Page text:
In which the author tells you how to run your life -- or at least how to make the most of the fun parts of it.

For instance, inside these pages you will learn how to weather a mortar attack in good spirits; how to avoid booking yourself on the Internet into a bed and breakfast full of twee quilts and dusty tchotkes; and how to plan a dinner party that will stun your guests with deliciousness and style and not destroy your will to live with the amount of work you have to do to pull it off.

These are things I know firsthand, and things people who know me often ask me about (though I usually just book them into bed and breakfasts myself -- identifying ruffled death traps is an acquired skill). I am almost always right about everything (food, style and travel-related, anyway, and often many other things) and if everyone would just do as I say, dinner would taste better, cupcakes would not be dry, your parties would be more fun (for you), and mortar attacks... well, they always suck. I can't do anything about them.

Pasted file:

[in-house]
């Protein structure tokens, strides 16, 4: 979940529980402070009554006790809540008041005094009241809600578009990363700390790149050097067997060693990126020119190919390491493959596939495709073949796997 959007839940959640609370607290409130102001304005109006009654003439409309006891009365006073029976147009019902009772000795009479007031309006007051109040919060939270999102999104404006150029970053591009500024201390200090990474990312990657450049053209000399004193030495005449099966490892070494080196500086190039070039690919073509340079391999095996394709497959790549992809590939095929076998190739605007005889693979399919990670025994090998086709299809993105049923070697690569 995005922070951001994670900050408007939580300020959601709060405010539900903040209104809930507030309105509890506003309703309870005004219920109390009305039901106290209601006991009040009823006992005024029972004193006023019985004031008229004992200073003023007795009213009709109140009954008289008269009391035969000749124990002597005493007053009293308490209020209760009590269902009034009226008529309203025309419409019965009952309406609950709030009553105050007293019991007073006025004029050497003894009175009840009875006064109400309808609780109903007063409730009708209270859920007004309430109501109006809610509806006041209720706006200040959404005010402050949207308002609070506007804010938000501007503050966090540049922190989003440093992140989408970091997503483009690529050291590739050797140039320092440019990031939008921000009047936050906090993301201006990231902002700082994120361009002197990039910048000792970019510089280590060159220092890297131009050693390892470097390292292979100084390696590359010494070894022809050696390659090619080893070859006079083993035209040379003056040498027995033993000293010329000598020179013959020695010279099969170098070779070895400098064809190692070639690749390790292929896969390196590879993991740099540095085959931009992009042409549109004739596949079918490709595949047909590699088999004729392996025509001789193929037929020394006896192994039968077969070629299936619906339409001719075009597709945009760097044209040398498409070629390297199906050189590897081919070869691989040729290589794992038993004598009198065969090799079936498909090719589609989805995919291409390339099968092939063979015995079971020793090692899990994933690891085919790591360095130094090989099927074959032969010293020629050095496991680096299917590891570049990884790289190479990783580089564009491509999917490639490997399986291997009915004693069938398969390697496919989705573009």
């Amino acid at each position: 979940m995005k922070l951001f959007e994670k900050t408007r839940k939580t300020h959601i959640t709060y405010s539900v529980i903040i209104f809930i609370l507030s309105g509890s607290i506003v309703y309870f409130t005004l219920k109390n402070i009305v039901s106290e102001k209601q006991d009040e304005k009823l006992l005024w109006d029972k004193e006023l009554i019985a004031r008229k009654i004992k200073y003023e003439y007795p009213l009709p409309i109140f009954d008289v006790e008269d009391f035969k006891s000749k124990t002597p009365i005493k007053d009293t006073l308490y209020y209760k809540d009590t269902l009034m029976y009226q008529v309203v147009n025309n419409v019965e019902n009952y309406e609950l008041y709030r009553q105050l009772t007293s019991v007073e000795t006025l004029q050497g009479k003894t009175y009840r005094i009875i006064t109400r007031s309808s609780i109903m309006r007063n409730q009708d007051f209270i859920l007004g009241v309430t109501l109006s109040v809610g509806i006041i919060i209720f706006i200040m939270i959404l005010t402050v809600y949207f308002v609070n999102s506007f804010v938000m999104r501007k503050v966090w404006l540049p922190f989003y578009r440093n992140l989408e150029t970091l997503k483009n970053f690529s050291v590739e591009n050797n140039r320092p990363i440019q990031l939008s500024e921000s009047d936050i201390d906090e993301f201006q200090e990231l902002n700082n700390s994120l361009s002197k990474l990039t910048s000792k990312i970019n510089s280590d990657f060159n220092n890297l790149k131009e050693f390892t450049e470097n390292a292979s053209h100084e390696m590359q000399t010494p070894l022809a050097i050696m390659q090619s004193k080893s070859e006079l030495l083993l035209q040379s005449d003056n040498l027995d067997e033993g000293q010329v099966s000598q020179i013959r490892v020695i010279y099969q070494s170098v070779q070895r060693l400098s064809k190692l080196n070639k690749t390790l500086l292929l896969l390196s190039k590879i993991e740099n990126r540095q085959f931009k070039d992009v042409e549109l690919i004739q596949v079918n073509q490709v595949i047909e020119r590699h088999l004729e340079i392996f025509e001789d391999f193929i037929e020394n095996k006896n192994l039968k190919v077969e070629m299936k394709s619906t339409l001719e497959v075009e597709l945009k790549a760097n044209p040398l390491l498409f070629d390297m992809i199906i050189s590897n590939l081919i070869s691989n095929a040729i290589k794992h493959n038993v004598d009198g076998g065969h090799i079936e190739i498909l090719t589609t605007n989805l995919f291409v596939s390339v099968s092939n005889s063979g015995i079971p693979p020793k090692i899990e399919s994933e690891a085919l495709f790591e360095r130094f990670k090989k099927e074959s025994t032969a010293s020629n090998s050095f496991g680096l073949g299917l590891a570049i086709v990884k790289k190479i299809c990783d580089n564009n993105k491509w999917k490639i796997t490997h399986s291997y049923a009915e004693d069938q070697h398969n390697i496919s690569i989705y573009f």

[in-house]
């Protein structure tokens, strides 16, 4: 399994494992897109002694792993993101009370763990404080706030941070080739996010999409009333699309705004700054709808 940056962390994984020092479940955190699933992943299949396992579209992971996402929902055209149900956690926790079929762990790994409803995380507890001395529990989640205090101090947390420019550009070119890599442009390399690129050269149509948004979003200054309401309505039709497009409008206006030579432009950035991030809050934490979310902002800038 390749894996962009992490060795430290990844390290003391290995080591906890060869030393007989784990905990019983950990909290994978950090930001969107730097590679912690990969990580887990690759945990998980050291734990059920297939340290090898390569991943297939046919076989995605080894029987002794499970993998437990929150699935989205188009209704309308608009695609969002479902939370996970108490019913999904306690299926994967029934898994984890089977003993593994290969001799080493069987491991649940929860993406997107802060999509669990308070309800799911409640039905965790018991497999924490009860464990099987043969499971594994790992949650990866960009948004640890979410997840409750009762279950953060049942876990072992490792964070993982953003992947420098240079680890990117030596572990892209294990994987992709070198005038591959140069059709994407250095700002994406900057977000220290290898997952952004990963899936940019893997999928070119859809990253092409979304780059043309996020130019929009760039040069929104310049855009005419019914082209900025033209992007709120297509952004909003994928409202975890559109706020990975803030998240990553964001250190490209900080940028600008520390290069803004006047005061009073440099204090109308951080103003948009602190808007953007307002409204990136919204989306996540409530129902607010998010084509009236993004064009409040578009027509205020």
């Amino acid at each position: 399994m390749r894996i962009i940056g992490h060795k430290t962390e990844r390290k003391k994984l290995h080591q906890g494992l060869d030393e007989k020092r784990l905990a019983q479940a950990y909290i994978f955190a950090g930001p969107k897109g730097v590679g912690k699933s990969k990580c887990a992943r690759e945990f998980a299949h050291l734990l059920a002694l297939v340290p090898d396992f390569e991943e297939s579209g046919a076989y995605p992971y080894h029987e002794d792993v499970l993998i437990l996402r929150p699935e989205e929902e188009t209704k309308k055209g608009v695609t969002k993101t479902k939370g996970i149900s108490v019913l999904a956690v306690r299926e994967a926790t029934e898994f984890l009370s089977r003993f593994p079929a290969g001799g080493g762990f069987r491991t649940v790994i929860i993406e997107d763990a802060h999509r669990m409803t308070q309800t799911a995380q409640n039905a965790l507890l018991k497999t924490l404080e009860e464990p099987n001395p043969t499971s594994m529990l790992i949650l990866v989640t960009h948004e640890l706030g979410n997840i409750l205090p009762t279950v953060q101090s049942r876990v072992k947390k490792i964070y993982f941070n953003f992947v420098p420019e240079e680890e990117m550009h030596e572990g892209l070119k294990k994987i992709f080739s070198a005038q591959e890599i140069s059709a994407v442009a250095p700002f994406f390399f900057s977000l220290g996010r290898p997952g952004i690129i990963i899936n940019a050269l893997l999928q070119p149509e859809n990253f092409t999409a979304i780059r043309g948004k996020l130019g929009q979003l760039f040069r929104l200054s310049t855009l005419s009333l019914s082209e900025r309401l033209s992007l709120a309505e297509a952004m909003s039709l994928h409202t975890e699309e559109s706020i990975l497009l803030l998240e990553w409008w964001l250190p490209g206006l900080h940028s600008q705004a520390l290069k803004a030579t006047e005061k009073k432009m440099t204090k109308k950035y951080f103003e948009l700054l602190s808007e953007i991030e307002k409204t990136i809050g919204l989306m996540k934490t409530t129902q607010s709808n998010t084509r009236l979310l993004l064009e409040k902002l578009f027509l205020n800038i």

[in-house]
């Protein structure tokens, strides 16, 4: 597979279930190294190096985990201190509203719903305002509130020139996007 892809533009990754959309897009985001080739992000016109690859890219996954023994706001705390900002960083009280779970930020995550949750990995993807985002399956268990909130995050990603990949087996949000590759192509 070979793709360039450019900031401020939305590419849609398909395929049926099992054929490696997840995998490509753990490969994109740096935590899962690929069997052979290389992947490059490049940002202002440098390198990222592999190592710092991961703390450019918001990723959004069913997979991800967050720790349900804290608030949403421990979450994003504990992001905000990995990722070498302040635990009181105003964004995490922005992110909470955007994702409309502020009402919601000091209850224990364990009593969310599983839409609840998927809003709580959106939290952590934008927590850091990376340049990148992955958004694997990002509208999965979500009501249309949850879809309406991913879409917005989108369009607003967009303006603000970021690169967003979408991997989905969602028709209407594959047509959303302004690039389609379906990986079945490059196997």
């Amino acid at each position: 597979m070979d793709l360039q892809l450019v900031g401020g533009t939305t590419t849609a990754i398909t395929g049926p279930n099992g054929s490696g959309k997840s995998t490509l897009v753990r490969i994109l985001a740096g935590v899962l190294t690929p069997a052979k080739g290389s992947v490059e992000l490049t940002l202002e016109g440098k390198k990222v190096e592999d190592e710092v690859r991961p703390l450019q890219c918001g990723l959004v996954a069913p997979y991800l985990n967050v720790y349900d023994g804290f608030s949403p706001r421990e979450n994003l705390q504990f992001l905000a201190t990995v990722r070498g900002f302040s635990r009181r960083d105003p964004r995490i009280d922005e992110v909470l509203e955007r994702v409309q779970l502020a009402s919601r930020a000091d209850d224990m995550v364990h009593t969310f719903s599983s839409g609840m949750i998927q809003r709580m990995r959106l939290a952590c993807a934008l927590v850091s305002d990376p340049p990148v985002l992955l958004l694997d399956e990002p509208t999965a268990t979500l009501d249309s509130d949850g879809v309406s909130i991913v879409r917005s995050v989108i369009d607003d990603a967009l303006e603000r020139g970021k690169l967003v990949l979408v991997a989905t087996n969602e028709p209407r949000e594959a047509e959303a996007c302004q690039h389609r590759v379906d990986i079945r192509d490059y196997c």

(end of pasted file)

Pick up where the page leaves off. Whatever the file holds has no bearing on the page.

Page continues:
*except laundry. I can't manage my own laundry, much less yours.

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Thursday, August 19, 2010

How To Be Ready to Entertain Drop-In Guests, Who Are Often the Best Kind and Deserve a Little Aforethought.

It’s a question of properly stocking one shelf of your pantry (and a teeny corner of the fridge) with things that require little to no preparation and have a long-shelf life. If you are a child of the Cold War, you might also be thinking: handy list in event of nuclear war! Yes, yes it is.
Here’s what to stock:
  • dates, dried apricots, dried cranberries
  • Marcona (or other roasted) almonds; raw walnuts
  • wasabi peas